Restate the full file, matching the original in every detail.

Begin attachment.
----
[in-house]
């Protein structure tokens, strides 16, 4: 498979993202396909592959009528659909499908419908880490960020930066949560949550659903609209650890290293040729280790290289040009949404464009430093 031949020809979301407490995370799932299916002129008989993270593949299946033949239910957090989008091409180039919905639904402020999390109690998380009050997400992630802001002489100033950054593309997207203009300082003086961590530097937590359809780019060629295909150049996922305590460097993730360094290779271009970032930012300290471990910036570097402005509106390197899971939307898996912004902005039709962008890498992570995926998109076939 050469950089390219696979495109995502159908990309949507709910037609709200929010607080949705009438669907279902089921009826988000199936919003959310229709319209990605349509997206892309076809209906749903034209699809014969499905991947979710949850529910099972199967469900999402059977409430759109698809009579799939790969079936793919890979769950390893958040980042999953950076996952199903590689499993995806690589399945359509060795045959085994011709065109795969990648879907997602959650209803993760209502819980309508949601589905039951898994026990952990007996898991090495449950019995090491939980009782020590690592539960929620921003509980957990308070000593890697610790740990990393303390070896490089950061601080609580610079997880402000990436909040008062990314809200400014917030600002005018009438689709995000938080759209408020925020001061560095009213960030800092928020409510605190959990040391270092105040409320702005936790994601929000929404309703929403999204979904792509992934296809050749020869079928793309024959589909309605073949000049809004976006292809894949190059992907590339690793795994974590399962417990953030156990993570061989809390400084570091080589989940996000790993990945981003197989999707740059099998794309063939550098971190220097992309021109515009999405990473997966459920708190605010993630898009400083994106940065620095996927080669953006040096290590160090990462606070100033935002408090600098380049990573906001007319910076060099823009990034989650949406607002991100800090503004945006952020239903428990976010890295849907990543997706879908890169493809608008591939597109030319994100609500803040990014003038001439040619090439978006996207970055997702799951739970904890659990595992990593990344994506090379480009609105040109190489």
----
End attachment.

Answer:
[in-house]
């Protein structure tokens, strides 16, 4: 498979993202396909592959009528659909499908419908880490960020930066949560949550659903609209650890290293040729280790290289040009949404464009430093 031949020809979301407490995370799932299916002129008989993270593949299946033949239910957090989008091409180039919905639904402020999390109690998380009050997400992630802001002489100033950054593309997207203009300082003086961590530097937590359809780019060629295909150049996922305590460097993730360094290779271009970032930012300290471990910036570097402005509106390197899971939307898996912004902005039709962008890498992570995926998109076939 050469950089390219696979495109995502159908990309949507709910037609709200929010607080949705009438669907279902089921009826988000199936919003959310229709319209990605349509997206892309076809209906749903034209699809014969499905991947979710949850529910099972199967469900999402059977409430759109698809009579799939790969079936793919890979769950390893958040980042999953950076996952199903590689499993995806690589399945359509060795045959085994011709065109795969990648879907997602959650209803993760209502819980309508949601589905039951898994026990952990007996898991090495449950019995090491939980009782020590690592539960929620921003509980957990308070000593890697610790740990990393303390070896490089950061601080609580610079997880402000990436909040008062990314809200400014917030600002005018009438689709995000938080759209408020925020001061560095009213960030800092928020409510605190959990040391270092105040409320702005936790994601929000929404309703929403999204979904792509992934296809050749020869079928793309024959589909309605073949000049809004976006292809894949190059992907590339690793795994974590399962417990953030156990993570061989809390400084570091080589989940996000790993990945981003197989999707740059099998794309063939550098971190220097992309021109515009999405990473997966459920708190605010993630898009400083994106940065620095996927080669953006040096290590160090990462606070100033935002408090600098380049990573906001007319910076060099823009990034989650949406607002991100800090503004945006952020239903428990976010890295849907990543997706879908890169493809608008591939597109030319994100609500803040990014003038001439040619090439978006996207970055997702799951739970904890659990595992990593990344994506090379480009609105040109190489």